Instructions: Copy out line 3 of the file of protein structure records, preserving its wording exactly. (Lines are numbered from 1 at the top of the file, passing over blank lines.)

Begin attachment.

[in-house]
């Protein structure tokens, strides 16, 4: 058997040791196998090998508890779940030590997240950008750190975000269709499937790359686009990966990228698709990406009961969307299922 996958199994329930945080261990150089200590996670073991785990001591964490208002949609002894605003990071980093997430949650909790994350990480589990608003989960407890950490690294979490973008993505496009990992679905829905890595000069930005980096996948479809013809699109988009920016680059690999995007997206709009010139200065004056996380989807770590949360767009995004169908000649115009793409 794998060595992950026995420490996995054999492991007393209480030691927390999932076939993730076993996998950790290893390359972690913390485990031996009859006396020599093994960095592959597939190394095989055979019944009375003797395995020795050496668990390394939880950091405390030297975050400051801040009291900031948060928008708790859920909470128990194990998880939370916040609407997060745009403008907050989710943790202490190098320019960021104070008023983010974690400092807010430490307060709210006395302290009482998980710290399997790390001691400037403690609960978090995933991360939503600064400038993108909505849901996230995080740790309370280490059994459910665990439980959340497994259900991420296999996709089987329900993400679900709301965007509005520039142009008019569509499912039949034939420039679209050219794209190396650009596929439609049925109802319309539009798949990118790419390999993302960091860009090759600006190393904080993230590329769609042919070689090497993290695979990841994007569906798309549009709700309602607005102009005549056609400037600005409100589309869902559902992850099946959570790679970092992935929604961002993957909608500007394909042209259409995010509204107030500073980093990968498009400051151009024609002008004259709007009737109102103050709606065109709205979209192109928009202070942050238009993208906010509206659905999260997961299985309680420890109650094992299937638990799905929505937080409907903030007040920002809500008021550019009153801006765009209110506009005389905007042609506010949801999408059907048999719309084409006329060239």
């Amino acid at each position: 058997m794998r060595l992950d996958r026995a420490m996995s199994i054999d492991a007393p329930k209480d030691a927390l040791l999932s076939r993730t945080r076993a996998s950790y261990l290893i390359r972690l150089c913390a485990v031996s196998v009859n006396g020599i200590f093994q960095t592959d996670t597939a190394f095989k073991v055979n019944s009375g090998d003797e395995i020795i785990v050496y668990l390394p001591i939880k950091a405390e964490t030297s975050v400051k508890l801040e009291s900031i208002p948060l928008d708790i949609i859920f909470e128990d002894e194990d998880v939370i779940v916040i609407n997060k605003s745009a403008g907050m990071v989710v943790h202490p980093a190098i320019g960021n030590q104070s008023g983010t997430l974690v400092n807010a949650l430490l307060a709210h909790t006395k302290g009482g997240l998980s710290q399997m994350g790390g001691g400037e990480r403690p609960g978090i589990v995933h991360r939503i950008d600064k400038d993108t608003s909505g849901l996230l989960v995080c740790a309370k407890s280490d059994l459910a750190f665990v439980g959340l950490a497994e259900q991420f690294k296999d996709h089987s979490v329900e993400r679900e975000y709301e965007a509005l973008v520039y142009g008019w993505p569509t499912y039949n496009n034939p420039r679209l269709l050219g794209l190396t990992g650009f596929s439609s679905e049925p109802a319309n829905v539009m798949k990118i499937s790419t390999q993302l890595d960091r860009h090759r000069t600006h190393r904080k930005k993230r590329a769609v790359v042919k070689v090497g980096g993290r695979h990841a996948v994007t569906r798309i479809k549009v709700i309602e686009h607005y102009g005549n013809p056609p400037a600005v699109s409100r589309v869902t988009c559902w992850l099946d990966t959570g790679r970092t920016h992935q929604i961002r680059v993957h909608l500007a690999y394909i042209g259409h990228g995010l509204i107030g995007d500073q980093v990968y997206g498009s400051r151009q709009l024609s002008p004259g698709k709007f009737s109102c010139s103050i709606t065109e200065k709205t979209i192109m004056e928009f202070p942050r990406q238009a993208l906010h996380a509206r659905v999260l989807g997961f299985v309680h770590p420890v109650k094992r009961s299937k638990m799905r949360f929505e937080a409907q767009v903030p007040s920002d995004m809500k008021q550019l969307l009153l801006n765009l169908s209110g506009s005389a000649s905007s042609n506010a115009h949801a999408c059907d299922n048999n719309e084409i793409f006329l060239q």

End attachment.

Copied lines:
């Amino acid at each position: 058997m794998r060595l992950d996958r026995a420490m996995s199994i054999d492991a007393p329930k209480d030691a927390l040791l999932s076939r993730t945080r076993a996998s950790y261990l290893i390359r972690l150089c913390a485990v031996s196998v009859n006396g020599i200590f093994q960095t592959d996670t597939a190394f095989k073991v055979n019944s009375g090998d003797e395995i020795i785990v050496y668990l390394p001591i939880k950091a405390e964490t030297s975050v400051k508890l801040e009291s900031i208002p948060l928008d708790i949609i859920f909470e128990d002894e194990d998880v939370i779940v916040i609407n997060k605003s745009a403008g907050m990071v989710v943790h202490p980093a190098i320019g960021n030590q104070s008023g983010t997430l974690v400092n807010a949650l430490l307060a709210h909790t006395k302290g009482g997240l998980s710290q399997m994350g790390g001691g400037e990480r403690p609960g978090i589990v995933h991360r939503i950008d600064k400038d993108t608003s909505g849901l996230l989960v995080c740790a309370k407890s280490d059994l459910a750190f665990v439980g959340l950490a497994e259900q991420f690294k296999d996709h089987s979490v329900e993400r679900e975000y709301e965007a509005l973008v520039y142009g008019w993505p569509t499912y039949n496009n034939p420039r679209l269709l050219g794209l190396t990992g650009f596929s439609s679905e049925p109802a319309n829905v539009m798949k990118i499937s790419t390999q993302l890595d960091r860009h090759r000069t600006h190393r904080k930005k993230r590329a769609v790359v042919k070689v090497g980096g993290r695979h990841a996948v994007t569906r798309i479809k549009v709700i309602e686009h607005y102009g005549n013809p056609p400037a600005v699109s409100r589309v869902t988009c559902w992850l099946d990966t959570g790679r970092t920016h992935q929604i961002r680059v993957h909608l500007a690999y394909i042209g259409h990228g995010l509204i107030g995007d500073q980093v990968y997206g498009s400051r151009q709009l024609s002008p004259g698709k709007f009737s109102c010139s103050i709606t065109e200065k709205t979209i192109m004056e928009f202070p942050r990406q238009a993208l906010h996380a509206r659905v999260l989807g997961f299985v309680h770590p420890v109650k094992r009961s299937k638990m799905r949360f929505e937080a409907q767009v903030p007040s920002d995004m809500k008021q550019l969307l009153l801006n765009l169908s209110g506009s005389a000649s905007s042609n506010a115009h949801a999408c059907d299922n048999n719309e084409i793409f006329l060239q």